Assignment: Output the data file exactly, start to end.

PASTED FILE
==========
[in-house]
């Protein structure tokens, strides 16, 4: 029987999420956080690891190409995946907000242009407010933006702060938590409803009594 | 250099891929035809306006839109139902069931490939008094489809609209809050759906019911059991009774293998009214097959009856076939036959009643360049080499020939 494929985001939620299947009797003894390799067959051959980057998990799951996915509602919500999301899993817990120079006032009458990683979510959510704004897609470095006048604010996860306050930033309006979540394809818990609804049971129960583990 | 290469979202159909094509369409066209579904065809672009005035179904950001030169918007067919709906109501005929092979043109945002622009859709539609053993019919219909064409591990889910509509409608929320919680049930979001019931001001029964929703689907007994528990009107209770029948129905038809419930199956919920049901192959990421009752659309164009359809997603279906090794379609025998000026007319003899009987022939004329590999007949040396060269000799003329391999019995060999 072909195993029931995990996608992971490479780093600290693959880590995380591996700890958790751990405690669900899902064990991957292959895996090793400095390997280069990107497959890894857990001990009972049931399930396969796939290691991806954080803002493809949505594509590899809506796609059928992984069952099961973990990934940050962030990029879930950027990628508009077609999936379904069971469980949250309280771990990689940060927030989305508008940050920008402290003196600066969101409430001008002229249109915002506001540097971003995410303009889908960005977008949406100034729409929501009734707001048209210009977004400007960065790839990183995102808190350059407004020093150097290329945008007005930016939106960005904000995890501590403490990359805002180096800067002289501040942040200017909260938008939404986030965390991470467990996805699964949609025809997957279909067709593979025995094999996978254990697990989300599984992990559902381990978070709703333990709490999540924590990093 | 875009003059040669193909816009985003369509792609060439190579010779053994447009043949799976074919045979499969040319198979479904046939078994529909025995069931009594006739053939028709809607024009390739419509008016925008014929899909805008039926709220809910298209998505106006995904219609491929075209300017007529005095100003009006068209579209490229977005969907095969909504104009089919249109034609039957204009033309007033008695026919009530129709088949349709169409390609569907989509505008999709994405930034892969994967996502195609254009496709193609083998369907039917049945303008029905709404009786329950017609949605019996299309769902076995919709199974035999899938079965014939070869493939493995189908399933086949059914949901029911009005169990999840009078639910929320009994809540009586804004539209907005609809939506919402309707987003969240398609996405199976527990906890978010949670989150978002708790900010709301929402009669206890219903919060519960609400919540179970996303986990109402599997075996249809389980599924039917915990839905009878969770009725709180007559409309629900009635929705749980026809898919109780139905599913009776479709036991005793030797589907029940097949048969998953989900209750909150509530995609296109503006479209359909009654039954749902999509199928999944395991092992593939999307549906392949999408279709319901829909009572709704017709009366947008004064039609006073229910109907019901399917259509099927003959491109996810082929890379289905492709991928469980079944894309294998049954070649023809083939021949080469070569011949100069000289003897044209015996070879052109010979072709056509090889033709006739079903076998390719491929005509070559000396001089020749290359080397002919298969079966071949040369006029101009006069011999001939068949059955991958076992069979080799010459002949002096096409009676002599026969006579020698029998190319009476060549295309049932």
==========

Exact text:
[in-house]
């Protein structure tokens, strides 16, 4: 029987999420956080690891190409995946907000242009407010933006702060938590409803009594 | 250099891929035809306006839109139902069931490939008094489809609209809050759906019911059991009774293998009214097959009856076939036959009643360049080499020939 494929985001939620299947009797003894390799067959051959980057998990799951996915509602919500999301899993817990120079006032009458990683979510959510704004897609470095006048604010996860306050930033309006979540394809818990609804049971129960583990 | 290469979202159909094509369409066209579904065809672009005035179904950001030169918007067919709906109501005929092979043109945002622009859709539609053993019919219909064409591990889910509509409608929320919680049930979001019931001001029964929703689907007994528990009107209770029948129905038809419930199956919920049901192959990421009752659309164009359809997603279906090794379609025998000026007319003899009987022939004329590999007949040396060269000799003329391999019995060999 072909195993029931995990996608992971490479780093600290693959880590995380591996700890958790751990405690669900899902064990991957292959895996090793400095390997280069990107497959890894857990001990009972049931399930396969796939290691991806954080803002493809949505594509590899809506796609059928992984069952099961973990990934940050962030990029879930950027990628508009077609999936379904069971469980949250309280771990990689940060927030989305508008940050920008402290003196600066969101409430001008002229249109915002506001540097971003995410303009889908960005977008949406100034729409929501009734707001048209210009977004400007960065790839990183995102808190350059407004020093150097290329945008007005930016939106960005904000995890501590403490990359805002180096800067002289501040942040200017909260938008939404986030965390991470467990996805699964949609025809997957279909067709593979025995094999996978254990697990989300599984992990559902381990978070709703333990709490999540924590990093 | 875009003059040669193909816009985003369509792609060439190579010779053994447009043949799976074919045979499969040319198979479904046939078994529909025995069931009594006739053939028709809607024009390739419509008016925008014929899909805008039926709220809910298209998505106006995904219609491929075209300017007529005095100003009006068209579209490229977005969907095969909504104009089919249109034609039957204009033309007033008695026919009530129709088949349709169409390609569907989509505008999709994405930034892969994967996502195609254009496709193609083998369907039917049945303008029905709404009786329950017609949605019996299309769902076995919709199974035999899938079965014939070869493939493995189908399933086949059914949901029911009005169990999840009078639910929320009994809540009586804004539209907005609809939506919402309707987003969240398609996405199976527990906890978010949670989150978002708790900010709301929402009669206890219903919060519960609400919540179970996303986990109402599997075996249809389980599924039917915990839905009878969770009725709180007559409309629900009635929705749980026809898919109780139905599913009776479709036991005793030797589907029940097949048969998953989900209750909150509530995609296109503006479209359909009654039954749902999509199928999944395991092992593939999307549906392949999408279709319901829909009572709704017709009366947008004064039609006073229910109907019901399917259509099927003959491109996810082929890379289905492709991928469980079944894309294998049954070649023809083939021949080469070569011949100069000289003897044209015996070879052109010979072709056509090889033709006739079903076998390719491929005509070559000396001089020749290359080397002919298969079966071949040369006029101009006069011999001939068949059955991958076992069979080799010459002949002096096409009676002599026969006579020698029998190319009476060549295309049932």